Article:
Collectors Showcase CS00258 Battle of Arnhem Series: German Sd. Kfz. 222 Vehicle and Rider, 9.SS-Panzer-Division "Hohenstaufen" (1:30 Scale)
"If the tank succeeds, then victory follows."
- Major-General Heinz Guderian, "Achtung Panzer!"
To support its mobile concept of modern warfare, Germany introduced a wide range of tracked and wheeled armored vehicles. One wheeled family of vehicles introduced in 1936 included 4x4 armored cars known as the, which translates as Light Armored Reconnaissance Vehicle. Powered by a Horch engine, these vehicles were based on a Horch 801 heavy car chassis to which an armored body was added. Early in WWII it performed well enough as a reconnaissance vehicle for panzer divisions, although its off-road capability let it down. Dragon Armor is introducing a model from the Leichter Panzerspahwagen family - the Sd. Kfz. 222. It is armed with a 2cm KwK.30 L/55 cannon and MG34 machine gun in an open-top turret. A crew of three operated the Sd. Kfz. 222.
Pictured here is a 1:30 scale replica of a German Sd. Kfz. 222 recon vehicle with rider from the 9.SS Panzer-Division "Hohenstaufen." Sold Out!
Length: 7 inches
Width: 3 inches
Release Date: April 2008
Historical Account: "Grabner's Attack" - The 1st and 3rd Parachute Battalions pushed towards the Arnhem bridge during the early hours of September 18th, 1944, and made good progress, but they were frequently halted in skirmishes as soon as it became daylight. With their long and unwieldy columns having to halt to beat off attacks whilst the troops in front carried on unaware, it was easy for the Germans to delay segments of the two battalions, fragment them, and mop up the remnants.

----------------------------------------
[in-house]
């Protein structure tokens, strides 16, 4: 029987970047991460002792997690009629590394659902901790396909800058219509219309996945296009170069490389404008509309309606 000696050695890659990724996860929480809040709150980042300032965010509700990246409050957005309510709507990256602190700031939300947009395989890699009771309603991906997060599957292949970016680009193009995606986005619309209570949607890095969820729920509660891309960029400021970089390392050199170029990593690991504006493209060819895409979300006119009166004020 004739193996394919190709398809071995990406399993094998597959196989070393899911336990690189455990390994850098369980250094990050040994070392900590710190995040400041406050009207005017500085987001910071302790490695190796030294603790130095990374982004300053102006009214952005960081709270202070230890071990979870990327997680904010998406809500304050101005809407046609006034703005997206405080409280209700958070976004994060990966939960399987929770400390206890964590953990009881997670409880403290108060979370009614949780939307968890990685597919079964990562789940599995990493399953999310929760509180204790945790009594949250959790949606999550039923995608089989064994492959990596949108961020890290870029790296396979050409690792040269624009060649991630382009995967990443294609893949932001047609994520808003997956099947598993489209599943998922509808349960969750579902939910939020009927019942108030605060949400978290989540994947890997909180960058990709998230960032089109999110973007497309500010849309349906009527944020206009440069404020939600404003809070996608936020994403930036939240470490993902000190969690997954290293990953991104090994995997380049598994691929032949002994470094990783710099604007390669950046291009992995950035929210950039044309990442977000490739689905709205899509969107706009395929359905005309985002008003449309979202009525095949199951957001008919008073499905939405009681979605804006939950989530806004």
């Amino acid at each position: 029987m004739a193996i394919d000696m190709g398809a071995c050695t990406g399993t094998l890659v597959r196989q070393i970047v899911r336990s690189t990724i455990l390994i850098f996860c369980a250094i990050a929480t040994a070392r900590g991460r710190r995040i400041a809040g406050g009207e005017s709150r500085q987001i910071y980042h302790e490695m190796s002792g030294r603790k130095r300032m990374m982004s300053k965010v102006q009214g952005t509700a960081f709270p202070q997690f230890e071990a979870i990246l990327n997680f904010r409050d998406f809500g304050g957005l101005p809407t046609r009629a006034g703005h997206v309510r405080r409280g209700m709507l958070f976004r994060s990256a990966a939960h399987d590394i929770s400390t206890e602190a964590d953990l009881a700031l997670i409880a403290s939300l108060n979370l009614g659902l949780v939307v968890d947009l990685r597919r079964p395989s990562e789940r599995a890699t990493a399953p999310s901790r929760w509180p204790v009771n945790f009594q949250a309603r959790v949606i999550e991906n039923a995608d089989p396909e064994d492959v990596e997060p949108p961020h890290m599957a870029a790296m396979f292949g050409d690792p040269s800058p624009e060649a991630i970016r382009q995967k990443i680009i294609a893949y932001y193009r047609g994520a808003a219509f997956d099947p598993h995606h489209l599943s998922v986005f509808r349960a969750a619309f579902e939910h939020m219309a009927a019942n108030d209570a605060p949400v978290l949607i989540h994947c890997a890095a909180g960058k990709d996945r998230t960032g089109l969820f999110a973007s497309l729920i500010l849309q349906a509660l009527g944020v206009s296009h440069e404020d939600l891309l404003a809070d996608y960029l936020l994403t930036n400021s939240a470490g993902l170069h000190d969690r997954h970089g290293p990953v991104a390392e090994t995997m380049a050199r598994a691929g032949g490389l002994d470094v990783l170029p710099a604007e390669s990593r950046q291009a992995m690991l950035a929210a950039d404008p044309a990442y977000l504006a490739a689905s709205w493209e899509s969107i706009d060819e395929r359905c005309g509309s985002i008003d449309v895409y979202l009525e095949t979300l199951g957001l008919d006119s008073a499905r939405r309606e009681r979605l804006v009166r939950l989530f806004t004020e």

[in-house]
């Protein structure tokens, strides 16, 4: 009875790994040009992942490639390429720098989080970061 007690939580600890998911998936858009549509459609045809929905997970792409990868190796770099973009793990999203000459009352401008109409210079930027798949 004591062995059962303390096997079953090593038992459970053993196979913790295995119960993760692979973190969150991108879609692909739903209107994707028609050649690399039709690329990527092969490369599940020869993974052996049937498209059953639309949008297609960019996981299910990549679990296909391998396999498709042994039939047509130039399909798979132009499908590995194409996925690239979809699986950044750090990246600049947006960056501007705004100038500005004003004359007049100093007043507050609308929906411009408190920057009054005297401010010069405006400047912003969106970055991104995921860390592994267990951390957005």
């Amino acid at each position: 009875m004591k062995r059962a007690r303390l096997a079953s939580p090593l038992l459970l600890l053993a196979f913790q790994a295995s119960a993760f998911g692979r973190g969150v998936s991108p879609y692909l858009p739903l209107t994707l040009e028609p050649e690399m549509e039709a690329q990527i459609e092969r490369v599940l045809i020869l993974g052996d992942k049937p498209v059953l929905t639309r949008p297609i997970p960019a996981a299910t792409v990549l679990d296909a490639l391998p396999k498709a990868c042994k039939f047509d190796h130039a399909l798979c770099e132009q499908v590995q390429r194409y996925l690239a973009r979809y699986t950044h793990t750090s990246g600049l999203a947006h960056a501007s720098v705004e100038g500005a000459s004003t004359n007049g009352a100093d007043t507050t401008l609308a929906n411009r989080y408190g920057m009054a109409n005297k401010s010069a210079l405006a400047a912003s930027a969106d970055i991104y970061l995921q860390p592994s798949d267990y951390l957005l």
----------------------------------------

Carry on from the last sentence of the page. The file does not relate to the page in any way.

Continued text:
Early in the day, the 9th SS Reconnaissance Battalion, sent south the day before, concluded it was not needed in Nijmegen and returned to Arnhem. Though aware of the British troops at the bridge, it attempted to cross by force and was beaten back with heavy losses, including its commanding officer, SS-Hauptsturmfuhrer Paul Grabner.
By the end of the day, the 1st and 3rd Parachute Battalions had entered Arnhem and were within a mile of the bridge with approximately 200 men, one-sixth their original strength. Most of the officers and noncomissioned officers had become casualties. The Second Lift, delayed by fog and jumping onto a heavily disputed landing zone, landed a full strength Brigade (The 4th Parachute Brigade, consisting of the 10th, 11th and 156th Battalions of the Parachute Regiment, commanded by then-Brigadier, later General Sir John Winthrop Hackett) and C and D Companies of the 2nd South Staffordshire Regiment.